A recent Ontario Superior Court ruling highlights how employers can end up with unexpected employment liabilities after an asset purchase deal. It also highlights the importance of careful wording when hiring employees in those situations. In light of this decision, purchasers in an asset deal should be aware of the new employer's fate. In such cases, proper employment offers are key.
Employees sometimes need flexibility to start or leave work at different times than originally agreed with their employer (eg, because of childcare issues). A recent appellate decision confirms that employer flexibility in granting occasional requests does not always modify the underlying employment contract.
A recent arbitration decision has confirmed that termination can be the appropriate penalty for long-service employees with clean disciplinary records when they engage in sexual harassment, including showing a nude photo to a supervisor. This case highlights how seriously arbitrators look at sexual harassment in the workplace – particularly in the #MeToo era – and reminds employers of the importance of taking detailed notes during an investigation, including with respect to an individual's demeanour.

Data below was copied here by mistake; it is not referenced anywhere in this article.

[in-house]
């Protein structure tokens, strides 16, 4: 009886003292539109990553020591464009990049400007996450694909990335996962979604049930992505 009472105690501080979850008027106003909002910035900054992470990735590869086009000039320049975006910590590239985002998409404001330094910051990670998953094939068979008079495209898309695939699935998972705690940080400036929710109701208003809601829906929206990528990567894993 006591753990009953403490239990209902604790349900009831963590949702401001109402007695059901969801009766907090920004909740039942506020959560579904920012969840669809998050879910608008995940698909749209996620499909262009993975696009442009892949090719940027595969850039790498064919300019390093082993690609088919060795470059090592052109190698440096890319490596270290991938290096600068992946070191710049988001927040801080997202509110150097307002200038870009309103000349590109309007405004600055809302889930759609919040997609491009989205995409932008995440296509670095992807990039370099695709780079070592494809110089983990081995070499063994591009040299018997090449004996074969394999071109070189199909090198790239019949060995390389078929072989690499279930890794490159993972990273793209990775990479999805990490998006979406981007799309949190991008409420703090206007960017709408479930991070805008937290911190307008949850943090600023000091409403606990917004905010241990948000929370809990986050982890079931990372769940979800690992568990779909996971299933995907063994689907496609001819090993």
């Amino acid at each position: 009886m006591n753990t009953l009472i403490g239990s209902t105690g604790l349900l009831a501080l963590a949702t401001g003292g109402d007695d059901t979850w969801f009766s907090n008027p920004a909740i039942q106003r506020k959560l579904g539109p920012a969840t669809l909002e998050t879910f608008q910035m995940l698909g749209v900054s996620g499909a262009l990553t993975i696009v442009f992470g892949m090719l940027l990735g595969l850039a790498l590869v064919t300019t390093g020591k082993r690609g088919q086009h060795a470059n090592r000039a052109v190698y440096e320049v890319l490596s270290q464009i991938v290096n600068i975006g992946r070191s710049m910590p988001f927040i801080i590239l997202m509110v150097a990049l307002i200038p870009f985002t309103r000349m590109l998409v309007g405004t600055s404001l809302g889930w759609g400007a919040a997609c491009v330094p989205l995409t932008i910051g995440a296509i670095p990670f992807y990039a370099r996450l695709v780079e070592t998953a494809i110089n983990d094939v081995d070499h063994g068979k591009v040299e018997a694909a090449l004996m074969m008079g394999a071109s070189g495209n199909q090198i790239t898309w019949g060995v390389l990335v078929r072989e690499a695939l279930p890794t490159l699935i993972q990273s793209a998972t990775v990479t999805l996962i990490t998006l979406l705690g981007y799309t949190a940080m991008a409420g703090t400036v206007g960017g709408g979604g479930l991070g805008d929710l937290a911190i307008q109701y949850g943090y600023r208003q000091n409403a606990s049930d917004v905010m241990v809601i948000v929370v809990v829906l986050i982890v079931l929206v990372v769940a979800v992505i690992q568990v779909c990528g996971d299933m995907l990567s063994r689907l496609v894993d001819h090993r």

A recent British Columbia Supreme Court ruling has clarified that even where the terms of a bonus plan expressly state that payment of a bonus is discretionary, an employer's conduct can affect whether the bonus is treated as discretionary on termination of employment. Employers should be aware of, and adhere to, the terms of bonus plans. Further, employers must be mindful of the pattern and history of discretion exercised in awarding bonuses during an employee's employment.
The Ontario Court of Appeal recently reaffirmed that the upper limit for reasonable notice remains 24 months, absent exceptional circumstances. This decision is a reminder of the importance of well-drafted employment contracts, particularly with regard to an employee's entitlements on termination.